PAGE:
Two-Spirit is an identity shared among First Nations Canadian and Native American LGBTQ people that situates same-sex orientation and gender variation within each nation’s cultural framework. Recognizing that many Native North American tribes view identities in their own way, the Two-Spirit community does not demand conformity to pre-set classification of Lesbian, Gay male, Bisexual, Trans, and Queer. Rather, Two-Spirit people privilege each community’s traditional understanding of inclusion, which often includes positive spiritual aspects concerning orientation, gender variance, and the body.


Reports of homosexuality and gender variation among Native populations were common during the first centuries after the European invasion of the Americas. These stories became part of literature that both sensationalized local cultures as exotic and condemned them for being barbaric and un-Christian. Later ethnographic research in the nineteenth and twentieth centuries confirmed that many Native societies had identities for gender-variant people, which included them within the man/woman division of labor and ritual. Recognition of those identities may begin with children who prefer activities associated to the gender not assigned to them on the basis of their apparent physiology, such as a little boy who chooses a basket, representing women’s work, over a bow for hunting, representing men’s work.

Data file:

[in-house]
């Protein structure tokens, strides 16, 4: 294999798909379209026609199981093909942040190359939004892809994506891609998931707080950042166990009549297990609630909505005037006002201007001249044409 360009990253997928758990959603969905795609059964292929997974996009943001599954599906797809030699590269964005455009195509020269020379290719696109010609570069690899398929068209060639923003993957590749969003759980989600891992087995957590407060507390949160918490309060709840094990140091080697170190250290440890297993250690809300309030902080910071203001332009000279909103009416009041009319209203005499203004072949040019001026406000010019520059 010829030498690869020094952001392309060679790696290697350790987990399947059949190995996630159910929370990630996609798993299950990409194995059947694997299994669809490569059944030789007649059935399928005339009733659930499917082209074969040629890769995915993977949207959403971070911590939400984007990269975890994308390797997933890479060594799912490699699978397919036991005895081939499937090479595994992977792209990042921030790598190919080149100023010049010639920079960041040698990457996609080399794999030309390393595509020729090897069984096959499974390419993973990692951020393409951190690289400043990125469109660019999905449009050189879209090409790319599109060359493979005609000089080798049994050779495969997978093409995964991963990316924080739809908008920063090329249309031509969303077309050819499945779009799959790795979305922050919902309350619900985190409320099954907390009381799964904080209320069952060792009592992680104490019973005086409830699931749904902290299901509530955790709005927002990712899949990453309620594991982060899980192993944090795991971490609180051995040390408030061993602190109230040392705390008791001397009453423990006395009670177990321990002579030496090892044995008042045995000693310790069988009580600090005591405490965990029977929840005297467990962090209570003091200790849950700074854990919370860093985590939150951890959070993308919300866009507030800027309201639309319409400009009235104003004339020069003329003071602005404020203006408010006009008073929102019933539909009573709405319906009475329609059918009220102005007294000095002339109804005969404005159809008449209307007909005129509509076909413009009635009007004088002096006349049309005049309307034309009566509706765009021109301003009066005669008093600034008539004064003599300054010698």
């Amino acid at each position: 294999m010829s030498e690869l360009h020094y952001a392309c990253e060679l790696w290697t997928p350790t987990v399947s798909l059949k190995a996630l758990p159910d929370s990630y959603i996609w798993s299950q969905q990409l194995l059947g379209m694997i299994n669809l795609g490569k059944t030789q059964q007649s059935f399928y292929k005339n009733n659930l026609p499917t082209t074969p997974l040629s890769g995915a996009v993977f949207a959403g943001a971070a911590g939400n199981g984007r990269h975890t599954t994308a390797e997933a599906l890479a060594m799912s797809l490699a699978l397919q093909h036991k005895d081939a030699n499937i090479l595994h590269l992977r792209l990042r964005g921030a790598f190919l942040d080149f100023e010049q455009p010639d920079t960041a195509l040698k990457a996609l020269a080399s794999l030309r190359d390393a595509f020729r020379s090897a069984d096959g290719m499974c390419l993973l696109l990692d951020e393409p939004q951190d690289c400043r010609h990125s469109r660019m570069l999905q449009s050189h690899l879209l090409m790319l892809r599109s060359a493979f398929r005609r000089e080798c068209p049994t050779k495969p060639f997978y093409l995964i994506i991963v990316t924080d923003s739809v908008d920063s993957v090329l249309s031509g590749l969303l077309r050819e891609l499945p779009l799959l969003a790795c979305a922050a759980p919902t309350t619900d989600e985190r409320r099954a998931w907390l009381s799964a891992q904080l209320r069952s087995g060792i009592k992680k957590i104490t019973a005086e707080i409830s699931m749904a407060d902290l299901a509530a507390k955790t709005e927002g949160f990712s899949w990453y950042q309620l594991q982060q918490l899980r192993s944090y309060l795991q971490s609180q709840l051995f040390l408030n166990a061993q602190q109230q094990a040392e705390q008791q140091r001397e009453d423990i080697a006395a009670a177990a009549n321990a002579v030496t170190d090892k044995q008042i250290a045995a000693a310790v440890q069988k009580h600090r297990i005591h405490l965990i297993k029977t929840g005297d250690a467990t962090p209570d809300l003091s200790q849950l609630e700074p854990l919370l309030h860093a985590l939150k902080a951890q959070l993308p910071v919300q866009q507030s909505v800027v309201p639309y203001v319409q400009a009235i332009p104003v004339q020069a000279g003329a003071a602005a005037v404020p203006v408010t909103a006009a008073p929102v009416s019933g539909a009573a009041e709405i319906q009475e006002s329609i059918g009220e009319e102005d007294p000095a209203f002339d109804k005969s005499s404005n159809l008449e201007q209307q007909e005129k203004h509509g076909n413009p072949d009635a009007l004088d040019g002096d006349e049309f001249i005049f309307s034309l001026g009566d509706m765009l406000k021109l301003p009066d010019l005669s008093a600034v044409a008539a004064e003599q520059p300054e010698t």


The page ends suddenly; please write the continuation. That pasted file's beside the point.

Travel narratives of Europeans among Native Peoples speak of men called berdaches (from the Persian-Arabic word bardaj for a young male sex slave) who lived as women and would possibly have sex with, or marry, men. The term “berdache”, however, is now considered derogatory to describe Two Spirit people. In the nineteenth century, evidence of manly women, some who would marry other women, came forth as well. Such non-heteronormal identities, however, were rarely mentioned in the histories of First Nations across North America.

The Two-Spirit Movement